421 F.2d 1344
UNITED STATES of America, Plaintiff-Appellee,
William Earl BIGHAM, Defendant-Appellant.
No. 27285 Summary Calendar.
United States Court of Appeals Fifth Circuit.
January 28, 1970.
Rehearing Denied March 2, 1970.
Richard J. Riley, Frank C. Decker, Jacksonville, Fla., A. K. Black, Lake City, Fla., for defendant-appellant.
Edward F. Boardman, U. S. Atty., Middle District of Florida, Joseph W. Hatchett, Asst. U. S. Atty., Jacksonville, Fla., for plaintiff-appellee.
Before GEWIN, GOLDBERG and DYER, Circuit Judges.
GOLDBERG, Circuit Judge.
William Earl Bigham, Jr. seeks a reversal of his conviction for conspiracy to possess and pass counterfeit United States currency, for the possession of such currency, and for the sale of such currency. He was sentenced to five years on each of the three counts, the sentences to run concurrently. Appellant's appeal has three predicates: (1) geographic mal-distribution of persons on the jury list for the week of his trial in Jacksonville, Florida; (2) the refusal of the court to instruct the jury on the defense of entrapment; and (3) insufficiency of the evidence to support the conspiracy count.1
Although his argument is not entirely clear, appellant's objection to the jury seems to rest on the sole ground that the jury list for the week of his trial, December 9, 1968, was, with one exception, composed entirely of residents of Duval County, Florida, and contained no resident of his home county, Alachua County, Florida. Appellant does not appear to claim that prospective jurors were summoned only from Duval County or that classes or groups of persons were excluded from the jury list or that the list was chosen in violation of the federal statutes. Rather, he objects because after the list for the week was drawn, all but one person resided in Duval County. We find this objection without merit.2 Appellant has offered no proof concerning the method used to select this jury and has not shown that this list was not derived from a random selection of jurors from the Jacksonville Division. We take judicial notice of the fact that Duval County is by far the most populous county in the Jacksonville Division while the other counties are relatively small. Moreover, probabilities aside, we have not been shown any rule which requires that the jury selection process result in a list with at least one resident from each county in the division. In fact, the established rule is quite the contrary. In Salary v. Wilson, 5 Cir. 1969, 415 F. 2d 467, this court stated:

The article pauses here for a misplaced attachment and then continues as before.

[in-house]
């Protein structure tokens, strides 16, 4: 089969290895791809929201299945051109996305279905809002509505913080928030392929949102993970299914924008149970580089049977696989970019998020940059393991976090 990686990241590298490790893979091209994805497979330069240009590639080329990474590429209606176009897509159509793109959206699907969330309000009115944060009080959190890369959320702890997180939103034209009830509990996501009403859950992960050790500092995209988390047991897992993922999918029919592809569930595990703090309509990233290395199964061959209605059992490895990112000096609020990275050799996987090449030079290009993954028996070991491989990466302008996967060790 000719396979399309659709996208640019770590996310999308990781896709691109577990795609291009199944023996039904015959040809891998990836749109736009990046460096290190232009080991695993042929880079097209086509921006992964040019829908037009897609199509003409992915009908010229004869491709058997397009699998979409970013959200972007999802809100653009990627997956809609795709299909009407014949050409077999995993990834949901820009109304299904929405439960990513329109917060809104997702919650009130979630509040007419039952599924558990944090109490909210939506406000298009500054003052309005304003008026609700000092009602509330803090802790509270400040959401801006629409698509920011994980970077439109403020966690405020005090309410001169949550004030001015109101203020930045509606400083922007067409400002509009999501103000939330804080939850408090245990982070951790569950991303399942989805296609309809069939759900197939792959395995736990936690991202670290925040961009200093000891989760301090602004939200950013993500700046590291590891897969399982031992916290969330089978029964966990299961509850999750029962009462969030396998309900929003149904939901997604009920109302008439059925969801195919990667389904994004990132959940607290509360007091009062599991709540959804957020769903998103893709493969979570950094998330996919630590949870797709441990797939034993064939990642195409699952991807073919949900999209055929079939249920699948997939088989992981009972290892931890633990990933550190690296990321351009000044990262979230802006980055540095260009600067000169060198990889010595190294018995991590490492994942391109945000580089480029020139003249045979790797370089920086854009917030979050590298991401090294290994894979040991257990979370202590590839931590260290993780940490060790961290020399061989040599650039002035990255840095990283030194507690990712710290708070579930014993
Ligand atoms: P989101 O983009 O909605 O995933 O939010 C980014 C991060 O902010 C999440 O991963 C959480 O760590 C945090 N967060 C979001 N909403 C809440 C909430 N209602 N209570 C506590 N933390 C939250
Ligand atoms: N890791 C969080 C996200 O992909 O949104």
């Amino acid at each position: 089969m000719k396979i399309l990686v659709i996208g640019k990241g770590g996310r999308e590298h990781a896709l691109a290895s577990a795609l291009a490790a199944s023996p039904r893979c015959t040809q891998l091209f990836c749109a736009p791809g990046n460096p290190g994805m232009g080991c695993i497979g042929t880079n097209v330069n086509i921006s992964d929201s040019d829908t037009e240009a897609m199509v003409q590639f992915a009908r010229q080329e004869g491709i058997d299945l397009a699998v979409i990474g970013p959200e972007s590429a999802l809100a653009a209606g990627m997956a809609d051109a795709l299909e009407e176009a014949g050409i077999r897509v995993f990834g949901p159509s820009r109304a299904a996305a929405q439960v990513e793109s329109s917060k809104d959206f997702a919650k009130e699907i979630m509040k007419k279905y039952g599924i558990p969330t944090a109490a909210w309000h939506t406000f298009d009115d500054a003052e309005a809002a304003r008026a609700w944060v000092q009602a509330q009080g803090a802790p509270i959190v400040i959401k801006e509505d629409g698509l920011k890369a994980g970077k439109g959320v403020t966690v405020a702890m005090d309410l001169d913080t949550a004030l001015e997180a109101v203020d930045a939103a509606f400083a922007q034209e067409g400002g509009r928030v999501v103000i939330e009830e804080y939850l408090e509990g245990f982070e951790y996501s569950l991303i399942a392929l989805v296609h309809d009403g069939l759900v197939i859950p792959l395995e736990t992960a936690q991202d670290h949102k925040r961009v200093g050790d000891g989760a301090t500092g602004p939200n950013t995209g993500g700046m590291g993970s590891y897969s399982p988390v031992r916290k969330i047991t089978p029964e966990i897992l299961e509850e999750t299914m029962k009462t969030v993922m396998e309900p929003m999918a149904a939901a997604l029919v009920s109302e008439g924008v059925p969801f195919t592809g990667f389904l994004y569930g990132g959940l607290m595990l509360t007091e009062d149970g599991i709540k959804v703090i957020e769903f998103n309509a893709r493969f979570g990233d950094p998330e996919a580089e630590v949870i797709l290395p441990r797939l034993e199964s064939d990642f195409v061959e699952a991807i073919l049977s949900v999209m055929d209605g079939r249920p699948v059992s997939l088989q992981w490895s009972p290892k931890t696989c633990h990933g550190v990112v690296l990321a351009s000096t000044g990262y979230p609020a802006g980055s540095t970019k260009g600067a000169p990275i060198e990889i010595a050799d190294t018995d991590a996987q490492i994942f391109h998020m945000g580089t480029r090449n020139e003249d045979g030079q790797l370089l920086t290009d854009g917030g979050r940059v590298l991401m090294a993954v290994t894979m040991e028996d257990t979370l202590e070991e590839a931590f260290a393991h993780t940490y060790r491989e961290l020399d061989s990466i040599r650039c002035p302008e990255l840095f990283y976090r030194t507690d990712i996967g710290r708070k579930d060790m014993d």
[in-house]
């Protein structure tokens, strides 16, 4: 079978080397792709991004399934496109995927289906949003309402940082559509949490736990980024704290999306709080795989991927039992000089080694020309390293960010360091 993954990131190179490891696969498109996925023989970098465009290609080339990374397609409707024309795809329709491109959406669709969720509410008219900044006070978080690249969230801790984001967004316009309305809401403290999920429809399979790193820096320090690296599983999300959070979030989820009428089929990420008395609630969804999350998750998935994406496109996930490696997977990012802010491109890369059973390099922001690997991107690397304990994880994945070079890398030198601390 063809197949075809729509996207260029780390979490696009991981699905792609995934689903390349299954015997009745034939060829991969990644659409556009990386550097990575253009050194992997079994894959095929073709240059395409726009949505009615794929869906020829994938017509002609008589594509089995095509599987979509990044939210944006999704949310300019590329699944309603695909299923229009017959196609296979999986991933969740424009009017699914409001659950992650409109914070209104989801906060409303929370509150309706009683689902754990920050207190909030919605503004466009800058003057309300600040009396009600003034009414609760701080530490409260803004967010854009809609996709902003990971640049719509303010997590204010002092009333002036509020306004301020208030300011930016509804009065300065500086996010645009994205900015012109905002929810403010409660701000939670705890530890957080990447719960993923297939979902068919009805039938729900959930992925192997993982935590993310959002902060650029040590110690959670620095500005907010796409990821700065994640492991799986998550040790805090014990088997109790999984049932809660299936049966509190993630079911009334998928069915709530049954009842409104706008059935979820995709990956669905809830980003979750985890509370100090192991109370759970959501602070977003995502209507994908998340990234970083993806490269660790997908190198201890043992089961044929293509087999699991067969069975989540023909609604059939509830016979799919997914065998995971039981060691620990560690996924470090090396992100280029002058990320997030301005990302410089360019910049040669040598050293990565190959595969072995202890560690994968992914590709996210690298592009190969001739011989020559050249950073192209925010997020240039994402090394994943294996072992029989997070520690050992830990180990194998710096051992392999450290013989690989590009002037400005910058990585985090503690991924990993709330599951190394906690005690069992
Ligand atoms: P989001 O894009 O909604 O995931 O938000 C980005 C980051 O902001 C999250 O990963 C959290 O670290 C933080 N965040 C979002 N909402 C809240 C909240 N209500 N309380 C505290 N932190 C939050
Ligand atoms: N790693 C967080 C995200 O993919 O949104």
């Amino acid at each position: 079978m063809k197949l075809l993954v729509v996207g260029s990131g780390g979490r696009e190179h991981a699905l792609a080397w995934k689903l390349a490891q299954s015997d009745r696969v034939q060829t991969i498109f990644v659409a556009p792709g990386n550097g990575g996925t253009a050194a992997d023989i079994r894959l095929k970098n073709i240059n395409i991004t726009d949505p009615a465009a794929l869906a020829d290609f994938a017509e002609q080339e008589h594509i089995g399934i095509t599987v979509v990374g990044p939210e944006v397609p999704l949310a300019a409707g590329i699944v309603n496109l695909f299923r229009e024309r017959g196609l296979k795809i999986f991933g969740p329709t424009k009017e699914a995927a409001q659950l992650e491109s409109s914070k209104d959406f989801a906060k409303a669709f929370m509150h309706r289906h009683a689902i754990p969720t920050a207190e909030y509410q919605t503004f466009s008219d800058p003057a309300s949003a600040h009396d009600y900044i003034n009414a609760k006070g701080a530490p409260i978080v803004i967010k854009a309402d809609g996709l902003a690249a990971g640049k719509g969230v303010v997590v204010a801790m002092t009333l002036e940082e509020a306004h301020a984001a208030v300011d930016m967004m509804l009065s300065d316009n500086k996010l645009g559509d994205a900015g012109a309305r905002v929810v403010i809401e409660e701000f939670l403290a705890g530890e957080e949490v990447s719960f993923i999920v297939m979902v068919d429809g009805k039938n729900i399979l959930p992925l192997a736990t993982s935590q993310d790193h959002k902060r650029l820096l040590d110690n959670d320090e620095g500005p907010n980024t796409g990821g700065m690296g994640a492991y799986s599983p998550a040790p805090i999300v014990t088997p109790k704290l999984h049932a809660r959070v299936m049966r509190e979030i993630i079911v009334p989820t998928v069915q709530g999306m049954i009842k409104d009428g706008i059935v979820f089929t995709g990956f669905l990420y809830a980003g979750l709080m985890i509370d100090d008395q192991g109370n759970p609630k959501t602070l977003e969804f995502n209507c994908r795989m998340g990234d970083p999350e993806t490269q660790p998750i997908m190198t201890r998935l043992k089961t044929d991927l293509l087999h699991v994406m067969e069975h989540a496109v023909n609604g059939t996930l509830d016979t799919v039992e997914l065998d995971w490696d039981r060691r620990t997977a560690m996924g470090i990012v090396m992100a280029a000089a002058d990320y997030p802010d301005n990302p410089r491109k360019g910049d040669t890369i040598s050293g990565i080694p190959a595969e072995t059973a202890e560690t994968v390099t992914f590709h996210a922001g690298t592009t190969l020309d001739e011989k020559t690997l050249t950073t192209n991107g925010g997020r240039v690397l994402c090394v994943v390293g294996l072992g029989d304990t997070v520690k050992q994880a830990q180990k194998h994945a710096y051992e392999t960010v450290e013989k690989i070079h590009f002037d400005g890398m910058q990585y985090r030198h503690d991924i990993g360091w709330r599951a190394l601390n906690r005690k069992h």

"There is no constitutional requirement of proportional representation of the components of the community. Neither the jury roll nor the venire need be a perfect mirror of the community or accurately reflect proportionate strength of every identifiable group." 415 F.2d at 472.
Bigham next seeks release from his conviction through the doctrine of entrapment. The basic facts as to the alleged inveiglement are clear. Secret Service agents arrested one Donald Westmoreland in possession of counterfeit federal reserve notes apparently obtained from the appellant. After his arrest Westmoreland cooperated with the agents by introducing Agent Quinn to Bigham as a prospective purchaser of counterfeit currency. Negotiations followed and Bigham delivered counterfeit notes to Agent Quinn. None of the minutiae of the meeting gives any indication that Quinn went beyond the mere affording of an opportunity to commit the offense. He did not exert any pressure or persuasion which induced Bigham to commit the crime, and it is certainly beyond cavil that Quinn did not create the disposition to sell the currency. No reasonable person could say that an innocent man was led astray by the blandishments of Agent Quinn. The elements of entrapment were therefore not shown to exist. United States v. Walton, 9 Cir. 1969, 411 F.2d 283; Chatman v. United States, 9 Cir. 1969, 411 F.2d 1139. Under these circumstances there was no occasion to charge the jury on the defense of entrapment, and to do so would have been misleading. Pierce v. United States, 5 Cir. 1969, 414 F.2d 163, cert. denied, 396 U.S. 960, 90 S.Ct. 435, 24 L.Ed.2d 425.
Appellant's final complaint relates to the sufficiency of the evidence to sustain his conviction on the conspiracy count. We decline, however, to question the validity of Bigham's conviction on this count because of the concurrent sentences which he received on the possession and sale counts. The concurrent sentence rule is not dead, though it has sustained nonmortal wounds. Benton v. Maryland, 1969, 395 U.S. 784, 89 S.Ct. 2056, 23 L.Ed.2d 707. Benton does not give us a categorical imperative that a diseased count must always infect its fraternal counts. We think this is an appropriate case in which to exercise our judicial discretion to apply the concurrency rule as a matter of judicial convenience. Benton v. Maryland, supra; Jordan v. United States, 9 Cir. 1969, 416 F.2d 338. We affirm the judgment of conviction on all counts except the conspiracy count which we find it unnecessary to consider.
Pursuant to Rule 18 of the Rules of this Court, we have concluded on the merits that this case is of such character as not to justify oral argument and have directed the clerk to place the case on the Summary Calendar and to notify the parties in writing. See Murphy v. Houma Well Service, 5 Cir. 1969, 409 F.2d 804, Part I; and Huth v. Southern Pacific Company, 5 Cir. 1969, 417 F.2d 526, Part I [Oct. 7, 1969]
This trial was concluded prior to the effective date of the Jury Selection and Service Act of 1968, 28 U.S.C.A. § 1861. However, even that salubrious legislation would not assist Bigham in the instant case. See, Gewin, The Jury Selection and Service Act of 1968: Implementation In The Fifth Circuit Court of Appeals, 20 Mercer L.Rev. 349 (1969), for a perceptive analysis of the Act and the methodology for the accomplishment of its purposes in the Fifth Circuit